Wednesday, December 30, 2009

Judge John Griffin on judicial elections

Judge John Griffin Explains Judicial Elections from Alan Cottrell on Vimeo.

My thanks to Mr. Cottrell for permission to post the video -- and to Judge Griffin for the plug he gave this blog in the course of his talk.

For more on Cook County judicial races, see page one of this blog.

Saturday, December 26, 2009

Yehuda P. Lebovits appearance on NTNM

Yehuda P. Lebovits' appearance on North Town News Magazine is provided courtesy of Avy Meyers. Lebovitz is a candidate for the Otaka vacancy in Cook County's Ninth Judicial Subcircuit.

For more on Cook County judicial races, turn to Page One of this blog.

Thursday, December 24, 2009

You'd better watch out....

(From the comic Bizarro. This image obtained from
the Houston
Chronicle website, but Bizarro also appears
in the Chicago

Santa Claus has gone high-tech.

Tuesday, December 22, 2009

Abbey Fishman Romanek appearance on NTNM

Abbey Fishman Romanek's appearance on North Town News Magazine is provided courtesy of Avy Meyers. Romanek is a candidate for the Otaka vacancy in Cook County's Ninth Judicial Subcircuit.

Judge Thomas V. Lyons appearance on NTNM

Judge Thomas V. Lyons' appearance on North Town News Magazine is provided courtesy of Avy Meyers. Judge Lyons is the only remaining candidate for the countywide O'Malley vacancy on the Cook County Circuit Court.

Friday, December 18, 2009

PCC NET TV interview of Wilson, Hooks & Gray

From PCC NET TV. I've figured out how to size YouTube videos to fit this page (mainly because it's not hard), but I'm afraid I was not able to figure out how to size this one.

Monday, December 14, 2009

Edmund Paul Michalowski appearance on NTNM

Edmund Paul Michalowski's appearance on North Town News Magazine is provided courtesy of Avy Meyers. Micahlowski is a candidate for the countywide Riley vacancy on the Cook County Circuit Court.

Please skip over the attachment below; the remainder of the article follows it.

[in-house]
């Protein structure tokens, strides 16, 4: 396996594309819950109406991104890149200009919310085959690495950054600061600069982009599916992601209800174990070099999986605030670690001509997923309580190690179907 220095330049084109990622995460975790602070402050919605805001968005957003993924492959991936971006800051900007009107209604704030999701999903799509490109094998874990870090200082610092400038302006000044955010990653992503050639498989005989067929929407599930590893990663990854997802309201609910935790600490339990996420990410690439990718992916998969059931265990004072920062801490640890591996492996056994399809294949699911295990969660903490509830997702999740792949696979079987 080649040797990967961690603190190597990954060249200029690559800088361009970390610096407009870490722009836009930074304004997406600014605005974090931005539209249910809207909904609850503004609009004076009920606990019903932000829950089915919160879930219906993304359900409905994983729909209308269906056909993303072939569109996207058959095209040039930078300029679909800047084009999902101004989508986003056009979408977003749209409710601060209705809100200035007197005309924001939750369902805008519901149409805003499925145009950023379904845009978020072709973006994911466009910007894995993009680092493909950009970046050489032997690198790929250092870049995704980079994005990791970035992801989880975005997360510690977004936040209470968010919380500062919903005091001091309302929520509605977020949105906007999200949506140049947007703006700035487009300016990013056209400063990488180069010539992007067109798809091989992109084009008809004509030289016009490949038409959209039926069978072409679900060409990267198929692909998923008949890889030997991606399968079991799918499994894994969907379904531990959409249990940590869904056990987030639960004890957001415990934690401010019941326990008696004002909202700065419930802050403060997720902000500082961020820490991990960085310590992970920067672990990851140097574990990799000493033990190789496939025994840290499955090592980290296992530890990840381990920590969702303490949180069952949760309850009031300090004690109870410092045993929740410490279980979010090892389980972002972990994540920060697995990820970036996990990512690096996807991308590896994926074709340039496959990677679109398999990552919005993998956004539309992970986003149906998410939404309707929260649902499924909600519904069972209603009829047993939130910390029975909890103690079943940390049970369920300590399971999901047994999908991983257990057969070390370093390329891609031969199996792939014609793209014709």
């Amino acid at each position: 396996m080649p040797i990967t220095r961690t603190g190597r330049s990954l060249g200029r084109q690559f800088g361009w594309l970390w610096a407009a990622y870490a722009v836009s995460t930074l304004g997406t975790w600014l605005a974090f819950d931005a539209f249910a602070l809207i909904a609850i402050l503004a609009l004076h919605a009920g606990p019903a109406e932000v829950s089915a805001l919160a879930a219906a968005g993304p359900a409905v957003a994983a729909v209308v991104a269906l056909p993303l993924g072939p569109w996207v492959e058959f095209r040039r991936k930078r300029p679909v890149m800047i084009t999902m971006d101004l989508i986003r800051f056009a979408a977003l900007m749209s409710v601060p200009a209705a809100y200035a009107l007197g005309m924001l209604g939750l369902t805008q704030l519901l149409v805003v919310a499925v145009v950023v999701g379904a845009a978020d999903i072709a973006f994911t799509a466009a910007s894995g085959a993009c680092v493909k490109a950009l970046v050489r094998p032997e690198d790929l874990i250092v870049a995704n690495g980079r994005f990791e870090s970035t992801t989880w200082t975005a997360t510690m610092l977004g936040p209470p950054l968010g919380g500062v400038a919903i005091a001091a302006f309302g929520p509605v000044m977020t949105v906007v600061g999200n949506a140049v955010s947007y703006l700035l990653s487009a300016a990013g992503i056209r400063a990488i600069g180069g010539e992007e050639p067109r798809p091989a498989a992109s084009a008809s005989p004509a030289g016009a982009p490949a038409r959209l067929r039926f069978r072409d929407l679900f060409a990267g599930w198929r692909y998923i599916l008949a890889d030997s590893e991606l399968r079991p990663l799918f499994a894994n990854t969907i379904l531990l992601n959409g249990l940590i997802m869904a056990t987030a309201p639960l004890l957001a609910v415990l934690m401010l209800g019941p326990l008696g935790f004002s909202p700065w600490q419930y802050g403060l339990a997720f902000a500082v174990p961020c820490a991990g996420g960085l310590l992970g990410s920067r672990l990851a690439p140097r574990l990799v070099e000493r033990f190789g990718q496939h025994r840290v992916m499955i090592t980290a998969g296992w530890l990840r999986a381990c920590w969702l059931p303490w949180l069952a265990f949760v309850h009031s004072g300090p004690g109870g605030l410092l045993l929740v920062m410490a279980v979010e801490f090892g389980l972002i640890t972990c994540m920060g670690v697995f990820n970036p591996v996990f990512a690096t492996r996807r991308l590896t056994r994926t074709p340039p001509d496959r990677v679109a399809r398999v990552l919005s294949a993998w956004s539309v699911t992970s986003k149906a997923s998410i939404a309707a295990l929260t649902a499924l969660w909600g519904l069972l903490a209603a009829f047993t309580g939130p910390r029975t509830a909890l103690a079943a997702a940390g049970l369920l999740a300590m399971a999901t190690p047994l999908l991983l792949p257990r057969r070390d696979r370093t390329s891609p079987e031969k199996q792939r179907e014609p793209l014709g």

Diann K. Marsalek appearance on NTNM

Diann K. Marsalek's appearance on North Town News Magazine is provided courtesy of Avy Meyers. Marsalek is a candidate for the countywide Bronstein vacancy on the Cook County Circuit Court.

Judge James R. Epstein appearance on NTNM

Judge James R. Epstein's appearance on North Town News Magazine is provided courtesy of Avy Meyers. Judge Epstein is a candidate for the McNulty vacancy on the Illinois Appellate Court, First District.

Wednesday, December 9, 2009

A Seattle divorce lawyer's holiday commercial?

I saw this online this afternoon and I'm really, really hoping that this is a comedy bit. IF that's what it is, it's kind of funny... assuming that, like me, you don't take reflexive umbrage at lawyer jokes.

On the site where I saw it, however, this was presented as an actual lawyer's TV ad.

This one, if it really is a commercial, would make the "Life's too short - get a divorce" billboard campaign of a couple years back look all warm and fuzzy by comparison.

Remember that one?

Sunday, December 6, 2009

Tribute to recovering lawyer on comics page

(FoxTrot comic obtained from Yahoo! News. Click to enlarge.)

Bill Armend's FoxTrot strip today was a groan-inducing valentine to Stephan Pastis, the creator of "Pearls Before Swine." Pearls Sunday strips are often elaborate set-ups with painful pun payoffs. Today's strip is no exception:

(Pearls Before Swine comic also obtained
from Yahoo! News. Click to enlarge.)